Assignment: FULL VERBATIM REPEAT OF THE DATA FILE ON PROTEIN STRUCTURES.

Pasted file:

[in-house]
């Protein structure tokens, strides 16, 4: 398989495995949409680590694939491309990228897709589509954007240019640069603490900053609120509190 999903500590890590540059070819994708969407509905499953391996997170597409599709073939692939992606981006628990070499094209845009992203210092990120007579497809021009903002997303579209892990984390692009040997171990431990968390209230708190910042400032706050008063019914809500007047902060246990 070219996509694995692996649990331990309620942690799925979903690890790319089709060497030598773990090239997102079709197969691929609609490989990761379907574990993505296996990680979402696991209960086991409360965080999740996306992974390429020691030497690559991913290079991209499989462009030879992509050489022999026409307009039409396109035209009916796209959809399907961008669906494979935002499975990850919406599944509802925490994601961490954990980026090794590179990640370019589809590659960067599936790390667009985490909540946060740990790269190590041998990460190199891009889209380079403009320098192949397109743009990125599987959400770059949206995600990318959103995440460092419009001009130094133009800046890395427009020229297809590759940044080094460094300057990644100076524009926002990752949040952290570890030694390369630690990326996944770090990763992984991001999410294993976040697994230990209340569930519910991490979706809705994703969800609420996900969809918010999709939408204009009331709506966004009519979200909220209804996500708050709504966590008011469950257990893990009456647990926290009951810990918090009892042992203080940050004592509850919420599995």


[in-house]
């Protein structure tokens, strides 16, 4: 398989495995949409680590694939491309990228897709589509954007240019640069603490900053609120509190 999903500590890590540059070819994708969407509905499953391996997170597409599709073939692939992606981006628990070499094209845009992203210092990120007579497809021009903002997303579209892990984390692009040997171990431990968390209230708190910042400032706050008063019914809500007047902060246990 070219996509694995692996649990331990309620942690799925979903690890790319089709060497030598773990090239997102079709197969691929609609490989990761379907574990993505296996990680979402696991209960086991409360965080999740996306992974390429020691030497690559991913290079991209499989462009030879992509050489022999026409307009039409396109035209009916796209959809399907961008669906494979935002499975990850919406599944509802925490994601961490954990980026090794590179990640370019589809590659960067599936790390667009985490909540946060740990790269190590041998990460190199891009889209380079403009320098192949397109743009990125599987959400770059949206995600990318959103995440460092419009001009130094133009800046890395427009020229297809590759940044080094460094300057990644100076524009926002990752949040952290570890030694390369630690990326996944770090990763992984991001999410294993976040697994230990209340569930519910991490979706809705994703969800609420996900969809918010999709939408204009009331709506966004009519979200909220209804996500708050709504966590008011469950257990893990009456647990926290009951810990918090009892042992203080940050004592509850919420599995």